A new breast milk bank operated by The Red Cross is stepping up in a big way in support of premature and vulnerable babies in the neonatal intensive care units at two of South Australia's biggest hospitals. For the next three years, NICU babies currently receiving care at Flinders Medical Centre and the Women’s and Children’s Hospital in South Australia will be eligible to access to donated breast milk, thanks to the recent launch of the new bank.
According to The Red Cross, thousands of babies are born prematurely across Australia every year. Globally, that number climbs into the tens of millions. Most experts agree that an exclusive diet of breast milk is the best form of nutrition for infants up to at least six months of age. Not only does it offer protection against infections and illnesses, but it also has been shown to benefit cognitive functioning and a reduced risk of ongoing health problems in the future.
When it comes to premature babies, breast milk is crucially important. Premature babies often struggle to breastfeed at birth, and some mothers are unable to express their milk. Unlike infant formula, breast milk is much easier to digest, which can be a challenge for premature babies with immature digestive systems. It also contains lipase, an enzyme helps premature babies absorb fat, aiding their growth and development. Lactose, another component, helps them absorb minerals, and oligosaccharide, a carbohydrate, prevents the growth of harmful bacteria in the intestine, reducing the risk of necrotizing enterocolitis.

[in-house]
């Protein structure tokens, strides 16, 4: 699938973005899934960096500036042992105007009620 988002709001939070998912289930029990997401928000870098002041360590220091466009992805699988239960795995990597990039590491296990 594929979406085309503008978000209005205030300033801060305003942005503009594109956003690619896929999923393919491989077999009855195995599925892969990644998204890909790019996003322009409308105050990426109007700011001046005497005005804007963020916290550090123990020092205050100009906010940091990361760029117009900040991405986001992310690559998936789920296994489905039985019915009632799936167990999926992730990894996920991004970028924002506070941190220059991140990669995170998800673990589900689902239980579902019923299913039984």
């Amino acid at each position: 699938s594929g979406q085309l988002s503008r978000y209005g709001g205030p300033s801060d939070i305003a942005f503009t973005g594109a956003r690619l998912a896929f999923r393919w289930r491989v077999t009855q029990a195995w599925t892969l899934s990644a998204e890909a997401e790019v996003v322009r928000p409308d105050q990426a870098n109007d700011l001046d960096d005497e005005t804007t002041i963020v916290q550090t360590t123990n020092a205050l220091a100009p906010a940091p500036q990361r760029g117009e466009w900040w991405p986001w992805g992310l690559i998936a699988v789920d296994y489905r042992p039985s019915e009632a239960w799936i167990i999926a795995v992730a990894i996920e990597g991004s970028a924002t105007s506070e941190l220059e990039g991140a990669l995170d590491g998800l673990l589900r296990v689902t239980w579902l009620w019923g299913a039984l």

Milk banks, like the latest one in Australia, have strict procedures and regulations when it comes to properly screening donated breast milk. Firstly, donors are screened for infections that can be passed through their milk. They must disclose any existing health conditions, medications they are taking, as well as their alcohol and caffeine consumption. Interestingly, even if some women suffer from certain health conditions, take medication and drink small amounts of coffee and alcohol, they won't necessarily be ruled out as donors.
After donors are screened, their milk is tested for bacteria and then put through a pasteurization process - which involves heating it to 62.5ºC (144.5ºF) for 30 minutes, and then rapidly cooling it. The milk is once again tested for bacteria and then frozen. This combination of pasteurization and freezing gets rid of bacteria and viruses, while also preserving most of the beneficial elements contained in the milk.
Similar to the process of ordering blood supplies, the breast milk bank in Australia will allow staff in neonatal units to order donated breast milk on demand. Estimates have shown that this will require approximately 300 litres each year to meet the current demand.